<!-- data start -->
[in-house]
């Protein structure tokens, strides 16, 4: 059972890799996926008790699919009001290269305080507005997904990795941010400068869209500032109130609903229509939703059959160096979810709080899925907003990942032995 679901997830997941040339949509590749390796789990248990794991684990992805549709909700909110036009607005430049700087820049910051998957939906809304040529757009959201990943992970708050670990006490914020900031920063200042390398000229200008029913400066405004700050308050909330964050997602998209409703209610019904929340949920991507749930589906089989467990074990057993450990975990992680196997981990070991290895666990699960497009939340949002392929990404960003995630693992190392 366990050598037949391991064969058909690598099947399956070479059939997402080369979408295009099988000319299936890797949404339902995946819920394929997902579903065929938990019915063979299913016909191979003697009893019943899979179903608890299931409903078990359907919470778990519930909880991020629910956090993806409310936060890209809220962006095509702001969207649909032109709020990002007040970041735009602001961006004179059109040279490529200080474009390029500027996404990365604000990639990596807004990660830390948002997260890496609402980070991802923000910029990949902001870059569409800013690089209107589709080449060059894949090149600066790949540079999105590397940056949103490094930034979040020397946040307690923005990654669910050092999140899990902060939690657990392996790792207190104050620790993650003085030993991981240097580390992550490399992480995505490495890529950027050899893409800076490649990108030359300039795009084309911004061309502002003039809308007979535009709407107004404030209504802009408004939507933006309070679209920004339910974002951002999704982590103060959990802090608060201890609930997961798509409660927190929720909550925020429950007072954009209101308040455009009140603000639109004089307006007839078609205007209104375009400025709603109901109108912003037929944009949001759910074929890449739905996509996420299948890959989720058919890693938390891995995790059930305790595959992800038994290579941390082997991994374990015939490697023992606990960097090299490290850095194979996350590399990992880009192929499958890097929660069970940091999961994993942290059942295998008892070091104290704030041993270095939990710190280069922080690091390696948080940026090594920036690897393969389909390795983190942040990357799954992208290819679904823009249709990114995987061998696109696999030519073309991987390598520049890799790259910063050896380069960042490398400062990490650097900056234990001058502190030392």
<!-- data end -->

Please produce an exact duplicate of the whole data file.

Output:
[in-house]
């Protein structure tokens, strides 16, 4: 059972890799996926008790699919009001290269305080507005997904990795941010400068869209500032109130609903229509939703059959160096979810709080899925907003990942032995 679901997830997941040339949509590749390796789990248990794991684990992805549709909700909110036009607005430049700087820049910051998957939906809304040529757009959201990943992970708050670990006490914020900031920063200042390398000229200008029913400066405004700050308050909330964050997602998209409703209610019904929340949920991507749930589906089989467990074990057993450990975990992680196997981990070991290895666990699960497009939340949002392929990404960003995630693992190392 366990050598037949391991064969058909690598099947399956070479059939997402080369979408295009099988000319299936890797949404339902995946819920394929997902579903065929938990019915063979299913016909191979003697009893019943899979179903608890299931409903078990359907919470778990519930909880991020629910956090993806409310936060890209809220962006095509702001969207649909032109709020990002007040970041735009602001961006004179059109040279490529200080474009390029500027996404990365604000990639990596807004990660830390948002997260890496609402980070991802923000910029990949902001870059569409800013690089209107589709080449060059894949090149600066790949540079999105590397940056949103490094930034979040020397946040307690923005990654669910050092999140899990902060939690657990392996790792207190104050620790993650003085030993991981240097580390992550490399992480995505490495890529950027050899893409800076490649990108030359300039795009084309911004061309502002003039809308007979535009709407107004404030209504802009408004939507933006309070679209920004339910974002951002999704982590103060959990802090608060201890609930997961798509409660927190929720909550925020429950007072954009209101308040455009009140603000639109004089307006007839078609205007209104375009400025709603109901109108912003037929944009949001759910074929890449739905996509996420299948890959989720058919890693938390891995995790059930305790595959992800038994290579941390082997991994374990015939490697023992606990960097090299490290850095194979996350590399990992880009192929499958890097929660069970940091999961994993942290059942295998008892070091104290704030041993270095939990710190280069922080690091390696948080940026090594920036690897393969389909390795983190942040990357799954992208290819679904823009249709990114995987061998696109696999030519073309991987390598520049890799790259910063050896380069960042490398400062990490650097900056234990001058502190030392």